Restoring hope, faith in politics and national unity through national reconciliation is a journey of our people and nation in the 21stcentury. We have never lacked legal knowledge, and other customary laws but we have lacked the courage and will, especially in our leaders across the entire spectrum of the nation. Our leaders blame one another – the socialist mocks the communist and vice versa, and the communist mocks the capitalist and ethnic nationalist circle. We have been hearing words such as ‘dictator’ and ‘abuser’ in the past 30 years in our own country while we have been struggling to live with basic dignity but the era of ‘human rights’ stimulated in our mind the late 1980s. This is a moment of truth that our leaders and Minister approach the issues in both legal and moral terms in the next five years. However, the TNI (2016), policy briefing warns that ‘While conflict continues, the gender implications of such suffering and marginalisation are rarely factored in during discussions or initiatives for national reform. This neglect now has to end. In fact, although men have been the highest casualties in combat, it is very often women in Myanmar who have been the prime victims of conflict, whether through sexual violence, human trafficking and other rights abuses or such indirect consequences as reduced access to clean water and health services, the increase in female-headed households, and the inordinate burdens for women and girls in conflict-zones’. In fact, women are targeted for all form of human rights violations due to gender and power abused by the title of the ‘Man’, under the sun and the sky.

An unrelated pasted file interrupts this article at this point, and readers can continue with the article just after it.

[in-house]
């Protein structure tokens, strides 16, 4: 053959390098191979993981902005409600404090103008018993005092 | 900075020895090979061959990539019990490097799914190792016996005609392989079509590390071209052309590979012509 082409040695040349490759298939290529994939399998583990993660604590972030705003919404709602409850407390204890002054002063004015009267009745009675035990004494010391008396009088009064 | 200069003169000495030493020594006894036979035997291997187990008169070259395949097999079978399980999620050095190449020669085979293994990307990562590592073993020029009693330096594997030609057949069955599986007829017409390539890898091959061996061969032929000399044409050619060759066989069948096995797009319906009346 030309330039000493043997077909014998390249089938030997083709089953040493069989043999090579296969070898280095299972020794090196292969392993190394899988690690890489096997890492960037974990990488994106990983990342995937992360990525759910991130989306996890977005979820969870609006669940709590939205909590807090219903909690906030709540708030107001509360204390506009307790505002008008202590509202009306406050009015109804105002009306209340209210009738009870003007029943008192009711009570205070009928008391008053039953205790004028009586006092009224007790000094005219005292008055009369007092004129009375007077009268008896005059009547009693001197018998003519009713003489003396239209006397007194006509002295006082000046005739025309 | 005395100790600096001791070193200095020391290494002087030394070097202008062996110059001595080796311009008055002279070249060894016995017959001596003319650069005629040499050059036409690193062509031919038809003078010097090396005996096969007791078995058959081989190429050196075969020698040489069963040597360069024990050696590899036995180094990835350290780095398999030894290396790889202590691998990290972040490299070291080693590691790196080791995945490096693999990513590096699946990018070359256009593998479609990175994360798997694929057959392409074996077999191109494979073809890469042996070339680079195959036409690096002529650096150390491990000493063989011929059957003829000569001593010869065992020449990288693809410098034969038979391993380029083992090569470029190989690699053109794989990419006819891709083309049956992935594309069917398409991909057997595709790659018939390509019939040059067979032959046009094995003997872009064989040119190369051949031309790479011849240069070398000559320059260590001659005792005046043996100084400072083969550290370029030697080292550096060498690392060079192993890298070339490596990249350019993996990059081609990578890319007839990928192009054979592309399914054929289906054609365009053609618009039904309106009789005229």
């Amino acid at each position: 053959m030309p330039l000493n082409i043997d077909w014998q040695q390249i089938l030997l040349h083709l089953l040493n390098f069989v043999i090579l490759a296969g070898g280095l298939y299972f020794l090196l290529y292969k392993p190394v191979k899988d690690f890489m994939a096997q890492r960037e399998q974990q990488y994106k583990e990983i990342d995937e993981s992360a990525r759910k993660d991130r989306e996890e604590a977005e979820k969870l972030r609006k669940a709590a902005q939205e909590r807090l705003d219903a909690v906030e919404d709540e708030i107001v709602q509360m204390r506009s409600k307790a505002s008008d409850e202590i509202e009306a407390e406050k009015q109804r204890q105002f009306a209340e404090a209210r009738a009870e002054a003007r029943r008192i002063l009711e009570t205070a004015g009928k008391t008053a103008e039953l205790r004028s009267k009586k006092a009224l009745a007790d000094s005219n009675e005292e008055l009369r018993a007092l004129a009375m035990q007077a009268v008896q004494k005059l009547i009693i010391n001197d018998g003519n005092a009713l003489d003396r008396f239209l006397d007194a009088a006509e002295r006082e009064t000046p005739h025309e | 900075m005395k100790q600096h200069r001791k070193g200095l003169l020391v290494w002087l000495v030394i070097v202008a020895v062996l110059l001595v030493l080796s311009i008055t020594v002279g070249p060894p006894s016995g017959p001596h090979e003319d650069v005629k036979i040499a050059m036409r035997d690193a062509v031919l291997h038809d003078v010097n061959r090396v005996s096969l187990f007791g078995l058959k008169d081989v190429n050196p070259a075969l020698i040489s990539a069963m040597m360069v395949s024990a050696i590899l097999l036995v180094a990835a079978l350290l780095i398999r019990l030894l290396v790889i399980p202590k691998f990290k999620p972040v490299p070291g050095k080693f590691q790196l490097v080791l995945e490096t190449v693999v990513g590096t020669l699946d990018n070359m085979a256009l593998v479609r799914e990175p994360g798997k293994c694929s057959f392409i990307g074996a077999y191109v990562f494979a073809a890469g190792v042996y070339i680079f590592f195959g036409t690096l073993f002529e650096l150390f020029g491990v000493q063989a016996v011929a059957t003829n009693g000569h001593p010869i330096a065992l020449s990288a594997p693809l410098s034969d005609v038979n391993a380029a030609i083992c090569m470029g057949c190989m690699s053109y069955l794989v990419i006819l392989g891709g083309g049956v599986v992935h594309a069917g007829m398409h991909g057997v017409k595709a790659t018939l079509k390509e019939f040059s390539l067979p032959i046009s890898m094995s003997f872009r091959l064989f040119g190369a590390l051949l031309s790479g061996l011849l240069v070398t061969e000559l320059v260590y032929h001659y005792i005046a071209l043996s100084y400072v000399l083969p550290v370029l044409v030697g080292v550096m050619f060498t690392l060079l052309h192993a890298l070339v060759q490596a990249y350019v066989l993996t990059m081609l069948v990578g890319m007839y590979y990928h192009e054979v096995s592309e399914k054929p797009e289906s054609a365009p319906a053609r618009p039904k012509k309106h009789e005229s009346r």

Healing through kindness, care and tolerance: